The South African Revenue Service (“SARS”) recently published in a binding ruling its consent that UK investors in a UK Authorized Contractual Scheme (“ACS”) can claim treaty benefits on income from South African equity and debt instruments on their proportionate share in the ACS.
After reviewing some of the key (tax) characteristics of the ACS under UK law (i.e. not a corporation, not subject to tax, its income being directly attributed to its participants when received, no reclassification of the income in the hands of the participants), the SARS first concludes that under South African law the ACS should be considered a foreign company (even though it is not incorporated under UK law) for South African income tax purposes and not a foreign partnership – the former being opaque and the latter being considered tax transparent.
This is explained by reference to the definition of company under South African income tax legislation, which includes among others certain collective investment schemes in securities.
Subsequently SARS concludes that as the ACS is considered a foreign company, it should be seen as the beneficial owner of the income, which under South African income tax rules means ‘the person entitled to the benefit of the dividend attaching to a share’.
What is interesting is that SARS then concludes without much further explanation that each class member is a beneficial owner of its proportionate share of dividends [..] that will be received by or accrue to the ACS, and will be entitled to claim relief [..].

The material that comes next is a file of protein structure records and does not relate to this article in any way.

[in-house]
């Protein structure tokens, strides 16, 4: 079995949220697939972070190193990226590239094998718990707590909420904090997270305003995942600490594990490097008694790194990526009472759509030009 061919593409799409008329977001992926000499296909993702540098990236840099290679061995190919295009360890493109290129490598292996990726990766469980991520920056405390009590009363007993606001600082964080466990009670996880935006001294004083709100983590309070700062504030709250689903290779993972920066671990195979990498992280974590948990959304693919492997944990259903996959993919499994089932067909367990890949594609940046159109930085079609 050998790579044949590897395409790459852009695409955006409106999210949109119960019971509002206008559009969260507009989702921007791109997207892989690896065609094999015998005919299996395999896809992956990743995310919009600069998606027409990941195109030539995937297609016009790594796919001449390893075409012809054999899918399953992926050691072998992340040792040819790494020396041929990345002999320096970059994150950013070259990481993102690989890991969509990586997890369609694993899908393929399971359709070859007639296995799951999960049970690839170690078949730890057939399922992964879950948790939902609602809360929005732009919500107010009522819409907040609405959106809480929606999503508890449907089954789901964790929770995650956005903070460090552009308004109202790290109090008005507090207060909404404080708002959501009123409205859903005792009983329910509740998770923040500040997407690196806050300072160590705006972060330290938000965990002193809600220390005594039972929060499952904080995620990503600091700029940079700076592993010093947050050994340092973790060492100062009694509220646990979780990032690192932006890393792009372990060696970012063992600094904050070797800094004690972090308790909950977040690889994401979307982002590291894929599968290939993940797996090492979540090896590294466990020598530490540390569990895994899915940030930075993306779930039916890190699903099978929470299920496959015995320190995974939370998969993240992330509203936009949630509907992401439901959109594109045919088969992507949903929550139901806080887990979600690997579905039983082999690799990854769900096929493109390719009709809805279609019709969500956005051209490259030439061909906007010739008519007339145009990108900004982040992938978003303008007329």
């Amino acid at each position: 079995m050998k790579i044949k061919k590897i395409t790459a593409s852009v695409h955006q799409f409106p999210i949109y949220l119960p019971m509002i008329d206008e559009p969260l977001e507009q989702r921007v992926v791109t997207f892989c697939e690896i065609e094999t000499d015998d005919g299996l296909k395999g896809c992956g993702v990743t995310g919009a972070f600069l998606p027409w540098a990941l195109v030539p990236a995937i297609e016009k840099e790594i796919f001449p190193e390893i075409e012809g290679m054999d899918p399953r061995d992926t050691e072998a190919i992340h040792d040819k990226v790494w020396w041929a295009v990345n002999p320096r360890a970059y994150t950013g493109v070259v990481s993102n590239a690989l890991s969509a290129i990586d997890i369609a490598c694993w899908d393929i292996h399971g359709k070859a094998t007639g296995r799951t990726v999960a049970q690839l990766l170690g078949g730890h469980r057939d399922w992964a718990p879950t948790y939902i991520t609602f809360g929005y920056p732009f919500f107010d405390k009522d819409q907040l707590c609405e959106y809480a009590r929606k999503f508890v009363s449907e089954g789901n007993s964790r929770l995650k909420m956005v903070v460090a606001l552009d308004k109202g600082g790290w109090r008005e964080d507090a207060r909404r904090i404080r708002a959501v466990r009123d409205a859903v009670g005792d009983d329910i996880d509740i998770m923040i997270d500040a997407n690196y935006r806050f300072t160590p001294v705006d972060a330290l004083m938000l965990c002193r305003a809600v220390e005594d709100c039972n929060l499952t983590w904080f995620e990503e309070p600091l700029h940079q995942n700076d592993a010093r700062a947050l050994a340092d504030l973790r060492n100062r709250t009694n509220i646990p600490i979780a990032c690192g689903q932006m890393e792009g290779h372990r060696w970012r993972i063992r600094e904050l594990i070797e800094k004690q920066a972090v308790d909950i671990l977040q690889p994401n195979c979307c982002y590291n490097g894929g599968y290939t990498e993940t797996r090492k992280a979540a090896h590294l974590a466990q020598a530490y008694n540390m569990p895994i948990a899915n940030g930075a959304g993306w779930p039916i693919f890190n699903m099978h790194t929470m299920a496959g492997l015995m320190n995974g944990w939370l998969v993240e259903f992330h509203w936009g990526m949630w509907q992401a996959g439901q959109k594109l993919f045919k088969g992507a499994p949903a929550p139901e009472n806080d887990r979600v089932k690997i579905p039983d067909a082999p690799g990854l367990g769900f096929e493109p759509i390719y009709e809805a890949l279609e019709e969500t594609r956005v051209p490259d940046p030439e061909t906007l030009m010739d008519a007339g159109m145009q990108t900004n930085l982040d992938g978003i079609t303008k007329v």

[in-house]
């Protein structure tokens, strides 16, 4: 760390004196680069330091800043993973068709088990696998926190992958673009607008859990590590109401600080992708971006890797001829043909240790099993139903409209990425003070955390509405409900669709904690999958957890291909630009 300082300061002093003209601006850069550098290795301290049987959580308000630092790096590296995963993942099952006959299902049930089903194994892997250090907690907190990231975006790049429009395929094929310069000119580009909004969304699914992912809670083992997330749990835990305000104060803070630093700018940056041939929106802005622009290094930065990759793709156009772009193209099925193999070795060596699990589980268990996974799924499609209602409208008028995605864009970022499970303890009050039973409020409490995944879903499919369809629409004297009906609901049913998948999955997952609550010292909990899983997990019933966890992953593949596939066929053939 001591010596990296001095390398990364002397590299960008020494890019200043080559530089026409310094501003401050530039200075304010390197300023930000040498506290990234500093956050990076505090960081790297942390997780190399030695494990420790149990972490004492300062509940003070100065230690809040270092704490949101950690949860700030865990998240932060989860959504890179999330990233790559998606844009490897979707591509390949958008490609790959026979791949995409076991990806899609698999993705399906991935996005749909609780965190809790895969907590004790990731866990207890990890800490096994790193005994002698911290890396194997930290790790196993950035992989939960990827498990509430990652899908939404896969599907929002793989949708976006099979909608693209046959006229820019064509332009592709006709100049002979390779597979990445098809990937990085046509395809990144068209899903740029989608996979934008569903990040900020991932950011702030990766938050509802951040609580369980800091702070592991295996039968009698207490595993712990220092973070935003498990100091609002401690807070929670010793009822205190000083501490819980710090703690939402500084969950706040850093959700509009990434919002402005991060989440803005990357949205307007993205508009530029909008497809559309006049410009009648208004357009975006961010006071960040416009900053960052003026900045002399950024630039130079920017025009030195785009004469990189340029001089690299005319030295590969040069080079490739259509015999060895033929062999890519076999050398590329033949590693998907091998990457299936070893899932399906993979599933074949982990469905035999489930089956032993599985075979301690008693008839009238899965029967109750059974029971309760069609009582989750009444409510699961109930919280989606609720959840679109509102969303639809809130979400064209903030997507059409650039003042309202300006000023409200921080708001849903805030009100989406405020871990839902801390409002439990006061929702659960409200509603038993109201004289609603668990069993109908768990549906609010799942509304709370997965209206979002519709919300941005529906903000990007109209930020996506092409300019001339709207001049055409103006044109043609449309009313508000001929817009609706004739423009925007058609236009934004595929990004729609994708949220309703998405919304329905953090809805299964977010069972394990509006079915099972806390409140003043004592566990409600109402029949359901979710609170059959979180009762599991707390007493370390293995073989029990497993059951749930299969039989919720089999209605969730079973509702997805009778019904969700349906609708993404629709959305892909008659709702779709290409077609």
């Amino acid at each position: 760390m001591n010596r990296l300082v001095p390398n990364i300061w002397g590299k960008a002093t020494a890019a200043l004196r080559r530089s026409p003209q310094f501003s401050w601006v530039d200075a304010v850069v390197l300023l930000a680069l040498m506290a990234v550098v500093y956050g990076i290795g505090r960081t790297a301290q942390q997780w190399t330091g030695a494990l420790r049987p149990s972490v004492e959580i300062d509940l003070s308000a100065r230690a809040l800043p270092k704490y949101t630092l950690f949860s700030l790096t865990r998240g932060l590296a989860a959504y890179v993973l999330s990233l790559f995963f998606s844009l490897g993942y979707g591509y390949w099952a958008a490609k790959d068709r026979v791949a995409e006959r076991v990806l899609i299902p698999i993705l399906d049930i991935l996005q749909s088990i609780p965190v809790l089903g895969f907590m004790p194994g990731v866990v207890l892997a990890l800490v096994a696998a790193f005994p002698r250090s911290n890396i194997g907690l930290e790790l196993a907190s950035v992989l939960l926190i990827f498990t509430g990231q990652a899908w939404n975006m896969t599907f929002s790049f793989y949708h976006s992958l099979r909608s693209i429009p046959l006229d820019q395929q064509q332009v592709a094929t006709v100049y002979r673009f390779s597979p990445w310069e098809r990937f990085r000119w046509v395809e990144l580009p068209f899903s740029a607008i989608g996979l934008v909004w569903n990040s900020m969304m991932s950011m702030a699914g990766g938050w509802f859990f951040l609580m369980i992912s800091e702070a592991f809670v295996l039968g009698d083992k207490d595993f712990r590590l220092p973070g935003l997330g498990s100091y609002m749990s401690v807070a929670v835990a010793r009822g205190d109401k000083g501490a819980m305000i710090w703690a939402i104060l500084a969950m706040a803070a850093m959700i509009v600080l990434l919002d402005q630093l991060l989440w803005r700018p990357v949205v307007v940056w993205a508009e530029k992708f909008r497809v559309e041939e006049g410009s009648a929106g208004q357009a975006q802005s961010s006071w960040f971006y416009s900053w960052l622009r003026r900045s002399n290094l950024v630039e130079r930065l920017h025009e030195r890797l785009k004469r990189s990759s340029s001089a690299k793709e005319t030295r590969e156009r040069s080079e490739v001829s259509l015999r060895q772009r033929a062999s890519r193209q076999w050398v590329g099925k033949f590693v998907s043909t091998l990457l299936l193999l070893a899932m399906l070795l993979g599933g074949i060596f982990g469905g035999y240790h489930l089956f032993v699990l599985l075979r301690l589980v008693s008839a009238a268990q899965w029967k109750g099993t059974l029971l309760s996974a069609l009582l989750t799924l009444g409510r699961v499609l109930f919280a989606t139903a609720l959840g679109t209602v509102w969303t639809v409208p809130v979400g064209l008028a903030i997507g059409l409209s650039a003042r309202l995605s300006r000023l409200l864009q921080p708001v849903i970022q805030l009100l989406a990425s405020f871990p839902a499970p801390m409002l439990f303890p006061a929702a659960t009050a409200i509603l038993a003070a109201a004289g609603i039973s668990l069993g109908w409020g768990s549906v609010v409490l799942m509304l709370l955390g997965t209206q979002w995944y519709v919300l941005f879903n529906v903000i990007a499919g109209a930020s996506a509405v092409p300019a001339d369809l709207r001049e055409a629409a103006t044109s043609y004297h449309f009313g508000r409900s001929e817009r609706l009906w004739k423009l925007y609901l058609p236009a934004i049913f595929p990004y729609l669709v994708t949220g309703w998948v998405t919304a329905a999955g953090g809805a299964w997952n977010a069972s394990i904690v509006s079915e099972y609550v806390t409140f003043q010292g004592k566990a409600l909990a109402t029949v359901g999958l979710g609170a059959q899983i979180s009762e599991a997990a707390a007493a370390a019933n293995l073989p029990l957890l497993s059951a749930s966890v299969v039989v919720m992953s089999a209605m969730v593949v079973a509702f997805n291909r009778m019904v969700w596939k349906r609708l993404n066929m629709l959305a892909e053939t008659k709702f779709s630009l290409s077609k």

On the basis of the ruling it seems that the SARS have done their best to take a fairly practical approach to get to a result where the investors in the ACS are considered to be beneficial owners even though the investment vehicle itself is not considered fiscally transparent by reference to local legislation. Of course the underlying fact pattern where all of the income under UK law is attributed directly to the investors in the scheme helps to jump to this conclusion but it cannot be derived directly from the arguments in the ruling.
As South African income tax law forces South African companies that pay dividends to apply relief at source when beneficial owners provide certain declarations, this ruling can in practice become complicated to execute when investors are entitled to different (tax treaty) benefits. Or when some do and some don’t deliver the requested information to the fund manager in order to be able to apply for relief at source.
Although South African treaties do not seem to differentiate between withholding tax rates for different portfolio investor types as much as most other countries, with the many “most favored nation clauses” in its treaties and its many funds with cross-border participants it is something to keep in mind.
The ruling can be found here
The income tax act can be found here